Zimbabwe's tragedy shows failure of the West

From: Phil Hanson, Beechmount Close, Baildon, Shipley.

THE tragedy of Zimbabwe is not simply that the rest of the world stood by hand wringing, but that such liberated souls as the South Africa and others remained supportive of Robert Mugabe.

It has not taken long for Ian Smith to be seen as the best politician Zimbabwe ever had.

While the bleeding heart liberals of the West are forever begging us to donate money to feed the world, Ian Smith and a minority of white farmers fed and helped the Africans feed themselves.

From: David Quarrie, Lynden Way, Acomb, York.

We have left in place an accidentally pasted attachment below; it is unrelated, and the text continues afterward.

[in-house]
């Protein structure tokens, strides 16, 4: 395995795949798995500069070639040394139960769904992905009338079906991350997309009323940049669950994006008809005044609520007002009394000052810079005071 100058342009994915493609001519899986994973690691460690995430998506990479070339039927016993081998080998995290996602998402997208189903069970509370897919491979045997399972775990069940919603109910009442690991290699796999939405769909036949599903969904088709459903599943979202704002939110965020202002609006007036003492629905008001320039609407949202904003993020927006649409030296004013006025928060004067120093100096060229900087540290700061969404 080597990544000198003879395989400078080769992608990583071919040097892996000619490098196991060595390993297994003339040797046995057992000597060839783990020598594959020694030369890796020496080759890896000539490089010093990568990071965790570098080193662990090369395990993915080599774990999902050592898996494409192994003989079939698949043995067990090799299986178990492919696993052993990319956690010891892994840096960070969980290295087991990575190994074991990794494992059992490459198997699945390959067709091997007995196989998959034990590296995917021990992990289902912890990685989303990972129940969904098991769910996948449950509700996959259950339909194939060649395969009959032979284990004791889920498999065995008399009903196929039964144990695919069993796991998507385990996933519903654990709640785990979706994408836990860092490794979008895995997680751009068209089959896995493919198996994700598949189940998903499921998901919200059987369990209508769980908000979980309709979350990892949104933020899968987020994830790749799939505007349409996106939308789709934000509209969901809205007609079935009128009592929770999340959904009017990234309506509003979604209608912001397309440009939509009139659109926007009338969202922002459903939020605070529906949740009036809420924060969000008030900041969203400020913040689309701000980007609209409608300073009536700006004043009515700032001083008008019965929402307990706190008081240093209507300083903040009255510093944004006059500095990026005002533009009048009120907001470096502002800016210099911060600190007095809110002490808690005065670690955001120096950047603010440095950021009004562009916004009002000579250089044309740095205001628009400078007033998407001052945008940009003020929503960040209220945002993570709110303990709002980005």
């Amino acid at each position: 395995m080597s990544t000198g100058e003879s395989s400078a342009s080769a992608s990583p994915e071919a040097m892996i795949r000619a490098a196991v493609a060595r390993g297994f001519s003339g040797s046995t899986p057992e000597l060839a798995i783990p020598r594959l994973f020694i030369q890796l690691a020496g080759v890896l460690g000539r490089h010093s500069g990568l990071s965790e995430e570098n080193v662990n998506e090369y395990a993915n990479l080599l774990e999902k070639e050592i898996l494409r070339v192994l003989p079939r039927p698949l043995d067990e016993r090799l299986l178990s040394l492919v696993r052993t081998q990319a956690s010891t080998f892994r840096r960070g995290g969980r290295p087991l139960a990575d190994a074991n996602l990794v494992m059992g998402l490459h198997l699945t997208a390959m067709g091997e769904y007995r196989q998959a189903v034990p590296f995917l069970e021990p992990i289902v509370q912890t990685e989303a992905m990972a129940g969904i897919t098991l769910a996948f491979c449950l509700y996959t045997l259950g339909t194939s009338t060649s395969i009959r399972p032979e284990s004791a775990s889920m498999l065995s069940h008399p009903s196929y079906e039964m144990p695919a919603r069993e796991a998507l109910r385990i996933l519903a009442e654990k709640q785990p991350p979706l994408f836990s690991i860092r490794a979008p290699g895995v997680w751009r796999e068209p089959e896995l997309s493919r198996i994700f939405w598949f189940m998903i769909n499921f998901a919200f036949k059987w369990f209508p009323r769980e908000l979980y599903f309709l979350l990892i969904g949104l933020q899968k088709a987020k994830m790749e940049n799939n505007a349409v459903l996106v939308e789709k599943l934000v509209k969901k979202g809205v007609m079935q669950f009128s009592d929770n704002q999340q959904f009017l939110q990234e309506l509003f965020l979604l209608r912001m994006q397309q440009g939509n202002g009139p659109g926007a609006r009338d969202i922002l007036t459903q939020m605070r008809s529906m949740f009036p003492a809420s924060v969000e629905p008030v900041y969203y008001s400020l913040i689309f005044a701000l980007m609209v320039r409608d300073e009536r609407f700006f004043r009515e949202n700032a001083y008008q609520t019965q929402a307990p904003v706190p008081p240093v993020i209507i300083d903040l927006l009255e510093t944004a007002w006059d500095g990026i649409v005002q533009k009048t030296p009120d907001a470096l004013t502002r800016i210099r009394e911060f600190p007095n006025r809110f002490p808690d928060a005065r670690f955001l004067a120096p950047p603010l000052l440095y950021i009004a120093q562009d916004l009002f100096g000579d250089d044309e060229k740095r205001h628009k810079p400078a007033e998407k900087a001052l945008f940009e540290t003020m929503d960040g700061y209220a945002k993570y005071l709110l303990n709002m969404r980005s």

VARIOUS people and organisations are keen to celebrate the 90th birthday of Nelson Mandela, but I am against that wish.

His complete silence on the events taking place in Zimbabwe is disgraceful. South Africa could and should have done so much more years ago to curb President Robert Mugabe, but they did not because it would have upset other African nations who see the whole affair as "black versus white".

If Mandela is the great man so many think he is, he would have spoken out against the murder, torture, rape, arson, coercion, blackmail, thuggery and dictatorial policies of Mugabe and his "war veterans", but instead he has remained silent. Hence, there is not much to celebrate.

From Terry Duncan,

Greame Road,

Bridlington.

COME on Gordon Brown, show us what you are made of, and send in our special SAS squad and bump off that African dictator Robert Mugabe covertly.

It would just be an overnight job.

From: JG Riseley,

Harcourt Drive,

Harrogate.